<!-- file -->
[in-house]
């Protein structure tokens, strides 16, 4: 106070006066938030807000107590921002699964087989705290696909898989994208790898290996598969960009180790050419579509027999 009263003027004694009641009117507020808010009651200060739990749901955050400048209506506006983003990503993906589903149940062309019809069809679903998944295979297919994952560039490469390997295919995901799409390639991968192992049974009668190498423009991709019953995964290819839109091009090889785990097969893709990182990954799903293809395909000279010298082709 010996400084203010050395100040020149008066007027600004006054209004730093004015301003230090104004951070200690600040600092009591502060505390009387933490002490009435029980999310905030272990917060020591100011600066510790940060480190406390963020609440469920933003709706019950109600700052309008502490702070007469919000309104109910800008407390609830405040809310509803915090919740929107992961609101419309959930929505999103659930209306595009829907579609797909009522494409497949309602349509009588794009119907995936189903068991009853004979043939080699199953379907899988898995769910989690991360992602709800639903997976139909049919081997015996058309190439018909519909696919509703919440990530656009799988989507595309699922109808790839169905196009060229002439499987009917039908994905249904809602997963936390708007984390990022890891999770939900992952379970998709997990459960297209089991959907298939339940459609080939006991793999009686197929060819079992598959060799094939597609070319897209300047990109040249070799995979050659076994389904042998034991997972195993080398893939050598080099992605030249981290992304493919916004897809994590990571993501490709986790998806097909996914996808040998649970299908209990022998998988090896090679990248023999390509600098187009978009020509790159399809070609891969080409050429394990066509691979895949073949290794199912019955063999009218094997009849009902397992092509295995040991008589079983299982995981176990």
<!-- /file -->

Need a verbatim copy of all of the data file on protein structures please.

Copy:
[in-house]
């Protein structure tokens, strides 16, 4: 106070006066938030807000107590921002699964087989705290696909898989994208790898290996598969960009180790050419579509027999 009263003027004694009641009117507020808010009651200060739990749901955050400048209506506006983003990503993906589903149940062309019809069809679903998944295979297919994952560039490469390997295919995901799409390639991968192992049974009668190498423009991709019953995964290819839109091009090889785990097969893709990182990954799903293809395909000279010298082709 010996400084203010050395100040020149008066007027600004006054209004730093004015301003230090104004951070200690600040600092009591502060505390009387933490002490009435029980999310905030272990917060020591100011600066510790940060480190406390963020609440469920933003709706019950109600700052309008502490702070007469919000309104109910800008407390609830405040809310509803915090919740929107992961609101419309959930929505999103659930209306595009829907579609797909009522494409497949309602349509009588794009119907995936189903068991009853004979043939080699199953379907899988898995769910989690991360992602709800639903997976139909049919081997015996058309190439018909519909696919509703919440990530656009799988989507595309699922109808790839169905196009060229002439499987009917039908994905249904809602997963936390708007984390990022890891999770939900992952379970998709997990459960297209089991959907298939339940459609080939006991793999009686197929060819079992598959060799094939597609070319897209300047990109040249070799995979050659076994389904042998034991997972195993080398893939050598080099992605030249981290992304493919916004897809994590990571993501490709986790998806097909996914996808040998649970299908209990022998998988090896090679990248023999390509600098187009978009020509790159399809070609891969080409050429394990066509691979895949073949290794199912019955063999009218094997009849009902397992092509295995040991008589079983299982995981176990």